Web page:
Right before my friend and I headed out the door on Saturday, she asked "When do you think we will be too old to dress up for Halloween?"
"Never," I said.
Flash forward two hours and we're trudging through West Village in NYC on a drizzly, cold night with about 100,000 other people in all manner of costumes clogging the streets - it really looked like the night of the living dead. The bouncer at the bar we're supposed to go to says the club is full, and we can't get in, even though my friend totally knows the DJ. And every other bar has a line out the door.
"Remember when you asked when we would be too old for Halloween?" I said. "I think I might be too old."
But we ended up getting in to the bar and everything turned out fine, so I retract that statement. Halloween forever! Especially Halloween in New York City. I feel like you could say, "Nice Halloween costume," to a fair number of people there and they would say in response, "Halloween?"
We were standing on the apartment stoop, about to leave, opening our umbrellas, when a dude walked by wearing cowboy boots, shiny blue spandex pants and a blonde mullet wig. "Hey," he called out. "Does this costume make me look like the Unabomber?"
"No," I said, but then I thought about it. "A disco Unabomber."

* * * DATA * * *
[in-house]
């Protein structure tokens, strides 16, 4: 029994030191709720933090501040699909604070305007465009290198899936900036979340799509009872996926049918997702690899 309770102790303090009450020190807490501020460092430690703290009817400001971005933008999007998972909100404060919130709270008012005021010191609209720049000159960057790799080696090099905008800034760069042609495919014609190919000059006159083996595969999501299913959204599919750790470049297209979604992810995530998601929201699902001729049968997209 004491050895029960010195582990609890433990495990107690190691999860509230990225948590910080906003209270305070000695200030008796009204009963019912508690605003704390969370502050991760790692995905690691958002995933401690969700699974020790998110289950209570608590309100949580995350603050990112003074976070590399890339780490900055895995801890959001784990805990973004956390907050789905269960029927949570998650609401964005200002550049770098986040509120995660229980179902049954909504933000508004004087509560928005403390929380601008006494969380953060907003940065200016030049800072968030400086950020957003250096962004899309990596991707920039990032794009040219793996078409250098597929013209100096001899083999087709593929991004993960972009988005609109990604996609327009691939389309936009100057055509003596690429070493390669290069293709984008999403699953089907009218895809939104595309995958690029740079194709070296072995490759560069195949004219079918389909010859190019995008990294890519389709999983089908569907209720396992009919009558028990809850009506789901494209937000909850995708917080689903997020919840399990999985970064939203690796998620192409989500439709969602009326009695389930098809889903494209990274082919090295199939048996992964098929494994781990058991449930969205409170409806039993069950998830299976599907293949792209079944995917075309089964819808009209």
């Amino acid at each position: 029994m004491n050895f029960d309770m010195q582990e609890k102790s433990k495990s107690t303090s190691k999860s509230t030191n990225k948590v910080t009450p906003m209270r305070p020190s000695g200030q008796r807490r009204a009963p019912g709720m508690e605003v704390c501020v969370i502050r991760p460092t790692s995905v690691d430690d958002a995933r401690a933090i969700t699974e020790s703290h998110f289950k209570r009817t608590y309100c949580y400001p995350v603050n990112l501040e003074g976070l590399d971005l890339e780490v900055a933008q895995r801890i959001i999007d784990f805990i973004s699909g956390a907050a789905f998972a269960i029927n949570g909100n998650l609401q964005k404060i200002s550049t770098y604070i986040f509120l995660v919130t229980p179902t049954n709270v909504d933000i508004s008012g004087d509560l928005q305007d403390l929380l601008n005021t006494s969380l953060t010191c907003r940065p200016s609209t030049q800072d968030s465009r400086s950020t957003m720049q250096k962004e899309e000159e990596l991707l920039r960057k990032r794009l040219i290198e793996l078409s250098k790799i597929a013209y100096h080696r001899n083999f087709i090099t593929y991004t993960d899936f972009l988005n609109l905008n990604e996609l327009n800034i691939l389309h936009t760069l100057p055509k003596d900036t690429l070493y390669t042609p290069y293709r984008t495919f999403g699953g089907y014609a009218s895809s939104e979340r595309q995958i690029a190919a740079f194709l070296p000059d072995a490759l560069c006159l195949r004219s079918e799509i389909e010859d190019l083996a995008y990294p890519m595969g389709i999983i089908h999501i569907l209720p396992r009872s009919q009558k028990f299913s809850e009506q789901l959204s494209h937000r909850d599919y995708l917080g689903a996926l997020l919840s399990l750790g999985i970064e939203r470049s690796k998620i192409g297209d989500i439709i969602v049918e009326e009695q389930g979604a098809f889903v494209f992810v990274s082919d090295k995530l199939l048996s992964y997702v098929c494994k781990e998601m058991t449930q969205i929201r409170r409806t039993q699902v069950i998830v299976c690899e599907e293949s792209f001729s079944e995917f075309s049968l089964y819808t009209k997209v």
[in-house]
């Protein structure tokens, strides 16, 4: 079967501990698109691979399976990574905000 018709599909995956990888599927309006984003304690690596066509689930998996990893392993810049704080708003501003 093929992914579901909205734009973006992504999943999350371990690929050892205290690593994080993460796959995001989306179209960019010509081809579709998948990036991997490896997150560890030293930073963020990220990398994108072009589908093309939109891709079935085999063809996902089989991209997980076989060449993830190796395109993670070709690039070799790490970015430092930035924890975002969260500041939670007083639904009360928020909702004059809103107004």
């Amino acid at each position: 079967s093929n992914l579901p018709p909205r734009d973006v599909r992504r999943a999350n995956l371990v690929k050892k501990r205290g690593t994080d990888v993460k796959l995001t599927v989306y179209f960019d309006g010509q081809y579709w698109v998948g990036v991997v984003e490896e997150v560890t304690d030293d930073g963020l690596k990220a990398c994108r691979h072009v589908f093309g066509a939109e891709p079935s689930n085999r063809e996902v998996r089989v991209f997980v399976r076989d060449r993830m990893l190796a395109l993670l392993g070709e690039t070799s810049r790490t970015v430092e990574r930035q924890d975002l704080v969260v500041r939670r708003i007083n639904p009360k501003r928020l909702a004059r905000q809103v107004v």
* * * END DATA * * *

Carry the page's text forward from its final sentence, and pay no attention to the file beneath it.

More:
He laughed and I decided I heart New York, just like the t-shirt says. I had the same thought last spring in NY when someone on a unicycle sped past me on the sidewalk.
Here's what I was this year:
A chain-smoking 70s tennis player. Complete with wooden racquet, some American Apparel socks and an absolutely perfect vintage tennis sweater purchased a thrift store in San Francisco. The rest of the stuff I already own. Is it a bad sign when your normal clothes can easily become a Halloween costume?
Reaching for a serve.
Editor's Note: I don't smoke.
The costume got good feedback from drunks on the street, the finest arbitrators of taste. Choice comments: "Nice socks" (said with a lot of sincerity), "Rod Laver?" and my favorite, "Tennis! I know that." Yes, I dressed as Tennis, encompassing the concept and the sport in its entirety.
But at the party, I saw a guy dressed in old-school tennis wear, carrying an aluminum racquet, and actually smoking. I was torn between thinking that this could be my soulmate, and being annoyed that my costume was so unoriginal.